just another Sunday night (last minute) brainstorm

Last night I was sitting in my living room putting some last minute lesson plans (as it usually goes) together when I came up with the greatest idea for a lesson, utilizing the power of the iPads and online discussions while still allowing the students to review lessons from last week.

I usually find ways to ease back into the week, refraining with blasting the kids with a massive in class assignment, or running them over with new concepts on a Monday. In other words, I try to keep them from running out of my classroom, screaming in fear of the math I am expecting them to learn. My efforts work…most of the time.

Today was one of those good times. I decided I wanted the students to discuss the way to approach real-life problems dealing with the geometry concepts we learned last week (complimentary/supplementary angles, parallel lines and transversals, etc. You know, the “flashcard” stuff). But I knew that simply giving them a problem to discuss wouldn’t be enough. I wanted them to think about how they approach a problem. So here is what I came up with:

1. The students each received (as a team…usually 3-4 individuals per team) a problem set. They were pretty simple, but each set (I used two in total) had illustrations and descriptions. They had to complete the set of problems together, thinking about how to complete each problem (and how there may be multiple ways of doing so).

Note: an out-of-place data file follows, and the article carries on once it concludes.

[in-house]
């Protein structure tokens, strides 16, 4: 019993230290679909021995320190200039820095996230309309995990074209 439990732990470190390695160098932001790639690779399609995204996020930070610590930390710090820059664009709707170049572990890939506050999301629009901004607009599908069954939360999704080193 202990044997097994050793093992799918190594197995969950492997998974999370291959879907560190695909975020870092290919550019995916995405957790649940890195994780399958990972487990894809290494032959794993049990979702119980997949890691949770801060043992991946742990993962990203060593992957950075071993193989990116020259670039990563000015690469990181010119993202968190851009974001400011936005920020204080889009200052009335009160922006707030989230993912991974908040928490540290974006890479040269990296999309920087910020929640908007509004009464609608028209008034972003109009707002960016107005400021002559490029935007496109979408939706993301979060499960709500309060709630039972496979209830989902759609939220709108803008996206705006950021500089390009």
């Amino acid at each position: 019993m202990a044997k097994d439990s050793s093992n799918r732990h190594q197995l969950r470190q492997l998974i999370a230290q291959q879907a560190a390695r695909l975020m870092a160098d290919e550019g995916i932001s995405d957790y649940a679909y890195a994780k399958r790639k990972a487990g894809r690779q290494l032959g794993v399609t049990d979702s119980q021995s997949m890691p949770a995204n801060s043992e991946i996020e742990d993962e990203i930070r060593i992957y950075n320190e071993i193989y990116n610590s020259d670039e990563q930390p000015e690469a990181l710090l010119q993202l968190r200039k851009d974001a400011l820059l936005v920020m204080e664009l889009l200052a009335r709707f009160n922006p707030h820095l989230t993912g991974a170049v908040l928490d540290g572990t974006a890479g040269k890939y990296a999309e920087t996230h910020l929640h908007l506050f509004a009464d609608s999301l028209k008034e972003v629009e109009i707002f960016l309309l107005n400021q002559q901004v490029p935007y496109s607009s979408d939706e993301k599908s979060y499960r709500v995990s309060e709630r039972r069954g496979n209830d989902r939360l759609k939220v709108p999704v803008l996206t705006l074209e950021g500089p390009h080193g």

2. After completing the problems, the students then took their iPads and recorded a video of themselves completing the problems. Most of them went to a whiteboard and reworked the problems. Some of them even decorated their boards with a team name. Some rewrote the problems, some read off the paper. In any case, each student utilized their knowledge, critical analysis of the situation, and the technology available to create a document for all to see…

3. I use Schoology, an only classroom management tool, and so the students posted their videos to an online discussion board, allowing all classes (not just their own) to see their videos.

Pretty cool, huh? Well, I thought so…keep reading (it gets better):

4. As an assignment due next week, the students received a set of 3 standardized questions to which they can adapt and adjust for use on the blog. Each student is to go on the blog and watch one video of someone else’s work and ask one of the 3 questions. Should a team already have 3 questions on their post, then their video is “closed” and students must move on to the next video.

5. On Monday, each team will review the questions and answer them on the discussion board. My hope is that students will retain their thought process, be interested in new ones, and reopen discussions about the problems.

So that is what happened today in class. I already surveyed a couple of students early on to see how interested they were in the process. They gave the class a wonderful review! They really enjoyed making the video, and then the idea of sharing it was a HUGE success. They asked me to make the problem sets harder next time, so that is one thing to think about. Perhaps a good challenge will enhance the learning process? Stay tuned…

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